Clutter Control: Is Too Much 'Stuff' Draining You?
Get your clutter under control, and your attitude and health just may improve, too.
Clutter Control: Start With a Vision
Instead of handing his clients a to-do list and a schedule to get the
clutter in control, Walsh first asks his clients to ask themselves: "What
is the vision for the life I want?" That becomes the criteria for what you
decide to keep.
For example, do you want the bedroom to be a calm, restful place to spend
time with your partner? Then you may need to put the computer or the TV in
another room. Instead of asking, "What do I need for the house?" ask
"What do I want from this space?" suggests Walsh. You'll soon figure
out what's clutter and what's not.
Clutter Control: The Decision Dilemma
Work on your ability to make a decision, and you're on your way to clutter
control, Townley Ewer tells WebMD. "What clutter is, is ducking decisions
or refusing to make them," she says. So when the mail comes in, for
example, decide right then to keep a piece or toss it.
"Do bills online to cut down on clutter," suggests Ewer, who wrote
Houseworks: Cut the Clutter, Speed the Cleaning and Calm the Chaos. Toss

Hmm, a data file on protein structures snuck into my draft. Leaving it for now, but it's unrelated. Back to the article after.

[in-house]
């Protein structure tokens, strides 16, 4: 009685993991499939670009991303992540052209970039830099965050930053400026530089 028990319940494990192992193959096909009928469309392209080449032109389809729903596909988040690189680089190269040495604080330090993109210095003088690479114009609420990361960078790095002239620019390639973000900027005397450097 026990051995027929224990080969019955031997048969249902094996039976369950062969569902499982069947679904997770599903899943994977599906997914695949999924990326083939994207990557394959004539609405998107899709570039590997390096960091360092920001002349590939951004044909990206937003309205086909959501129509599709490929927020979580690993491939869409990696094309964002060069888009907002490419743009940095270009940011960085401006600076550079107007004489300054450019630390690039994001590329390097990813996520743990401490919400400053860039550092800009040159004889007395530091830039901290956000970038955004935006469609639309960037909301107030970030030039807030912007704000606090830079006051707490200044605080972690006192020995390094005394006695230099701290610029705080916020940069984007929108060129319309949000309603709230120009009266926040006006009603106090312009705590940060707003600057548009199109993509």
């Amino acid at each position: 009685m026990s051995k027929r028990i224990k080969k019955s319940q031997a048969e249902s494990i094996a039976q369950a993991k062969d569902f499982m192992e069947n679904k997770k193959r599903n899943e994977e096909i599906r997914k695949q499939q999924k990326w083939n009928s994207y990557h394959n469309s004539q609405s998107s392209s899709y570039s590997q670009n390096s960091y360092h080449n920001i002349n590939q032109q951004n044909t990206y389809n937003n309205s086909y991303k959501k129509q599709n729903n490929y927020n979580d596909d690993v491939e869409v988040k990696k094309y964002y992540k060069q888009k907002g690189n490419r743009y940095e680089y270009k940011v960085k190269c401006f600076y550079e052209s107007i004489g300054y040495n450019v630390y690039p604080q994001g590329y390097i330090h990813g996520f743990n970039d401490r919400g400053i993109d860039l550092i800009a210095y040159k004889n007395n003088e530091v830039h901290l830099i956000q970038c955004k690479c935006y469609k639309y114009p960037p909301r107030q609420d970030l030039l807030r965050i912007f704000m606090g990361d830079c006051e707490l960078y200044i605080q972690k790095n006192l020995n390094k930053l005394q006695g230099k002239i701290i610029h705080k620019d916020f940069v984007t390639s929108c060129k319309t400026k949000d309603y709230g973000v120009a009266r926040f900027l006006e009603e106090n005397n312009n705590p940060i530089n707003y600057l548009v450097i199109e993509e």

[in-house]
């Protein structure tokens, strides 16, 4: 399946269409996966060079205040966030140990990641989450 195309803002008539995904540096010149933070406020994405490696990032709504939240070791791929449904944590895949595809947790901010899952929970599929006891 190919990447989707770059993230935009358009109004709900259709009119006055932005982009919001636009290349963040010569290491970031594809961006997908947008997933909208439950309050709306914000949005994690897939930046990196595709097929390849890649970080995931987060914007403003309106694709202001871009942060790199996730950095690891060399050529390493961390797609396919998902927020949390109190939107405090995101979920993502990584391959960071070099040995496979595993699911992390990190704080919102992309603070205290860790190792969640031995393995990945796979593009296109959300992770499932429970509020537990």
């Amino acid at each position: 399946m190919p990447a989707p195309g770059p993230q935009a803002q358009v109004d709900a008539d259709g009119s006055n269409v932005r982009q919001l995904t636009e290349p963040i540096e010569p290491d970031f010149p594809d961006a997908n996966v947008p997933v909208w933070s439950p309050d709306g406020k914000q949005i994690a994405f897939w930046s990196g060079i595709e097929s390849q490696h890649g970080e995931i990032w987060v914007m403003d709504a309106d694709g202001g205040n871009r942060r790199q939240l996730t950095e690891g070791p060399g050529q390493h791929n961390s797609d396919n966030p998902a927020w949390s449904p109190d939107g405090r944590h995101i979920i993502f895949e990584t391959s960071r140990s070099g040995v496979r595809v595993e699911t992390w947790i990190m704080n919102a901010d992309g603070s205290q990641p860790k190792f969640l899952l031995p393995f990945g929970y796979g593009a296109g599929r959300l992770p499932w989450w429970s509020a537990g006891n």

old magazines, and allay your anxiety knowing you can look up an article online
or even trek to the library if you really need it later.
Basically, make a pact with yourself. When something comes in, something
must go out. If you buy new clothes, part with some old ones. Ewer did that to
combat her "twinset habit." She vowed that if she bought one twinset,
one of her favorite clothing items, she would donate two old ones. "Once I
started doing that, I stopped buying them," she says.
Clutter Control: A Little at a Time
Cluttered clients often think they have to clean the entire house in a fell
swoop, but clutter control isn't all or nothing. "Create a pocket of
order," suggests Cindy Glovinsky, MSW, a psychotherapist and professional
organizer in Ann Arbor, Mich., who wrote Making Peace with the Things in
The key is to start small: Tackle one room or even one bookshelf at a time.
Cleaning the clutter from drawers? "Don't dump the whole drawer," says
Gilberg, "it's too overwhelming." Instead, take out items that can be
thrown away, then things you can donate.
Deciding what makes the cut can be tough, but making a list of parameters
can help. For instance, when cleaning closets, you might decide to throw out
anything stained or torn, to donate clothing you haven't worn for six months,
and to organize the rest.
Once you've learned how to get rid of the clutter, shift to maintenance
mode, organizers advise. Make an appointment with yourself for clutter
maintenance, Gilberg says. "Literally write it on the calendar." If you
keep your calendar electronically, enter clutter control as a recurring